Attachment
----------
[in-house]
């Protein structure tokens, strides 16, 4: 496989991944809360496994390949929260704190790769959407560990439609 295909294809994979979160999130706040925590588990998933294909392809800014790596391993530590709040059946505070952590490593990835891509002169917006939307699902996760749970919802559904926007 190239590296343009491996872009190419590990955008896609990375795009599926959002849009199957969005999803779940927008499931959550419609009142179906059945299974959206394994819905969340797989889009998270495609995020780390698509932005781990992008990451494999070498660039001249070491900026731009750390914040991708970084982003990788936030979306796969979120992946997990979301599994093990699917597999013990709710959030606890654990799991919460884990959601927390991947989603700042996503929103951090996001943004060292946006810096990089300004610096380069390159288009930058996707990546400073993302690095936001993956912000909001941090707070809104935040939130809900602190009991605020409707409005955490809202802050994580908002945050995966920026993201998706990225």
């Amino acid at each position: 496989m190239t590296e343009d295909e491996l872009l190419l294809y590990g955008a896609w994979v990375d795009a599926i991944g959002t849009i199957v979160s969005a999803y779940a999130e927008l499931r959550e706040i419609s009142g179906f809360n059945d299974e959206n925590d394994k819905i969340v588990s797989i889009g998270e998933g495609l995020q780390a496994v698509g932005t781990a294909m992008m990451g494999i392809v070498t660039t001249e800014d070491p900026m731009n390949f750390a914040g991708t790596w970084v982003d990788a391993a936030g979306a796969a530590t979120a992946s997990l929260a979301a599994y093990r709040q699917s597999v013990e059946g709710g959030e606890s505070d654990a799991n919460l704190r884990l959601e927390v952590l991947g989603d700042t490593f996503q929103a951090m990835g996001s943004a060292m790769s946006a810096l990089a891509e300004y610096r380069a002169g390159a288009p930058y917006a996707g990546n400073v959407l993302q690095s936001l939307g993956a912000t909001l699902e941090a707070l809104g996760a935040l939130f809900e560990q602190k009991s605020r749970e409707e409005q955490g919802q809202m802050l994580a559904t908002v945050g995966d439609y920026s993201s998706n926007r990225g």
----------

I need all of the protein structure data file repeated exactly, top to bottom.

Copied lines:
[in-house]
């Protein structure tokens, strides 16, 4: 496989991944809360496994390949929260704190790769959407560990439609 295909294809994979979160999130706040925590588990998933294909392809800014790596391993530590709040059946505070952590490593990835891509002169917006939307699902996760749970919802559904926007 190239590296343009491996872009190419590990955008896609990375795009599926959002849009199957969005999803779940927008499931959550419609009142179906059945299974959206394994819905969340797989889009998270495609995020780390698509932005781990992008990451494999070498660039001249070491900026731009750390914040991708970084982003990788936030979306796969979120992946997990979301599994093990699917597999013990709710959030606890654990799991919460884990959601927390991947989603700042996503929103951090996001943004060292946006810096990089300004610096380069390159288009930058996707990546400073993302690095936001993956912000909001941090707070809104935040939130809900602190009991605020409707409005955490809202802050994580908002945050995966920026993201998706990225």
């Amino acid at each position: 496989m190239t590296e343009d295909e491996l872009l190419l294809y590990g955008a896609w994979v990375d795009a599926i991944g959002t849009i199957v979160s969005a999803y779940a999130e927008l499931r959550e706040i419609s009142g179906f809360n059945d299974e959206n925590d394994k819905i969340v588990s797989i889009g998270e998933g495609l995020q780390a496994v698509g932005t781990a294909m992008m990451g494999i392809v070498t660039t001249e800014d070491p900026m731009n390949f750390a914040g991708t790596w970084v982003d990788a391993a936030g979306a796969a530590t979120a992946s997990l929260a979301a599994y093990r709040q699917s597999v013990e059946g709710g959030e606890s505070d654990a799991n919460l704190r884990l959601e927390v952590l991947g989603d700042t490593f996503q929103a951090m990835g996001s943004a060292m790769s946006a810096l990089a891509e300004y610096r380069a002169g390159a288009p930058y917006a996707g990546n400073v959407l993302q690095s936001l939307g993956a912000t909001l699902e941090a707070l809104g996760a935040l939130f809900e560990q602190k009991s605020r749970e409707e409005q955490g919802q809202m802050l994580a559904t908002v945050g995966d439609y920026s993201s998706n926007r990225g």